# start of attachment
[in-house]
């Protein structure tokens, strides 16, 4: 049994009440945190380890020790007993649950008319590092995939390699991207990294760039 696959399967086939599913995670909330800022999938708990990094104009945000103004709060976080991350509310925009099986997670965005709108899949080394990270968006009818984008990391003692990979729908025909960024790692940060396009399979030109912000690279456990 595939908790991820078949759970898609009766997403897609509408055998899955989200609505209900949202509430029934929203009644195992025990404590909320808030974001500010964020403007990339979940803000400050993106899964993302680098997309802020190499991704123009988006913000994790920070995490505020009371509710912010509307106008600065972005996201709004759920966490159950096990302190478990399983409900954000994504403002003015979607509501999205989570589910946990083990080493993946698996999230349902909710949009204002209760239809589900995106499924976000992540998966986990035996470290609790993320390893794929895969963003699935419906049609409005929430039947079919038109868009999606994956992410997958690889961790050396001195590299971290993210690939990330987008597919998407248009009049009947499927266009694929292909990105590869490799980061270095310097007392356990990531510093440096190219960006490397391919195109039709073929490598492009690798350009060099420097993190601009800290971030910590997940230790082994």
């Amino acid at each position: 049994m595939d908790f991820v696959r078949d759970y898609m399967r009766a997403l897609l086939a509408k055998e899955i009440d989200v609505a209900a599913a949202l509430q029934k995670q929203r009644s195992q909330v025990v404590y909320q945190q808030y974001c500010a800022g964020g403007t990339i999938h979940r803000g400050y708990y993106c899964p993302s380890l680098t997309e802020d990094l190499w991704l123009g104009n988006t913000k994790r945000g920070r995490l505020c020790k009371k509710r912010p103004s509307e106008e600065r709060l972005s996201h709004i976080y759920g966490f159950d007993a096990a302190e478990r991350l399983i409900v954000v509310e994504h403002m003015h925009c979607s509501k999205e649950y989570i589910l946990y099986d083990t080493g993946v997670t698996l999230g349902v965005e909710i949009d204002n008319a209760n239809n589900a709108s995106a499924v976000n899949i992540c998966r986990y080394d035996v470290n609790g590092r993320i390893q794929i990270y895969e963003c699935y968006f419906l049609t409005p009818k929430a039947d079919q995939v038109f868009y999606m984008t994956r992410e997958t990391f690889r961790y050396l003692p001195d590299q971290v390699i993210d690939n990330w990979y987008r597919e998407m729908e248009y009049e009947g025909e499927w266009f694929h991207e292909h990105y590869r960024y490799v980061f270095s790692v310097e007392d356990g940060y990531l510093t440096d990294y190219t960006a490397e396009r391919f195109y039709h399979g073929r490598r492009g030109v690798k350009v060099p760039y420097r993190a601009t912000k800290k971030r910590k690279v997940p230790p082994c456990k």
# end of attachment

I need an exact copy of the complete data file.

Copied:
[in-house]
């Protein structure tokens, strides 16, 4: 049994009440945190380890020790007993649950008319590092995939390699991207990294760039 696959399967086939599913995670909330800022999938708990990094104009945000103004709060976080991350509310925009099986997670965005709108899949080394990270968006009818984008990391003692990979729908025909960024790692940060396009399979030109912000690279456990 595939908790991820078949759970898609009766997403897609509408055998899955989200609505209900949202509430029934929203009644195992025990404590909320808030974001500010964020403007990339979940803000400050993106899964993302680098997309802020190499991704123009988006913000994790920070995490505020009371509710912010509307106008600065972005996201709004759920966490159950096990302190478990399983409900954000994504403002003015979607509501999205989570589910946990083990080493993946698996999230349902909710949009204002209760239809589900995106499924976000992540998966986990035996470290609790993320390893794929895969963003699935419906049609409005929430039947079919038109868009999606994956992410997958690889961790050396001195590299971290993210690939990330987008597919998407248009009049009947499927266009694929292909990105590869490799980061270095310097007392356990990531510093440096190219960006490397391919195109039709073929490598492009690798350009060099420097993190601009800290971030910590997940230790082994």
């Amino acid at each position: 049994m595939d908790f991820v696959r078949d759970y898609m399967r009766a997403l897609l086939a509408k055998e899955i009440d989200v609505a209900a599913a949202l509430q029934k995670q929203r009644s195992q909330v025990v404590y909320q945190q808030y974001c500010a800022g964020g403007t990339i999938h979940r803000g400050y708990y993106c899964p993302s380890l680098t997309e802020d990094l190499w991704l123009g104009n988006t913000k994790r945000g920070r995490l505020c020790k009371k509710r912010p103004s509307e106008e600065r709060l972005s996201h709004i976080y759920g966490f159950d007993a096990a302190e478990r991350l399983i409900v954000v509310e994504h403002m003015h925009c979607s509501k999205e649950y989570i589910l946990y099986d083990t080493g993946v997670t698996l999230g349902v965005e909710i949009d204002n008319a209760n239809n589900a709108s995106a499924v976000n899949i992540c998966r986990y080394d035996v470290n609790g590092r993320i390893q794929i990270y895969e963003c699935y968006f419906l049609t409005p009818k929430a039947d079919q995939v038109f868009y999606m984008t994956r992410e997958t990391f690889r961790y050396l003692p001195d590299q971290v390699i993210d690939n990330w990979y987008r597919e998407m729908e248009y009049e009947g025909e499927w266009f694929h991207e292909h990105y590869r960024y490799v980061f270095s790692v310097e007392d356990g940060y990531l510093t440096d990294y190219t960006a490397e396009r391919f195109y039709h399979g073929r490598r492009g030109v690798k350009v060099p760039y420097r993190a601009t912000k800290k971030r910590k690279v997940p230790p082994c456990k």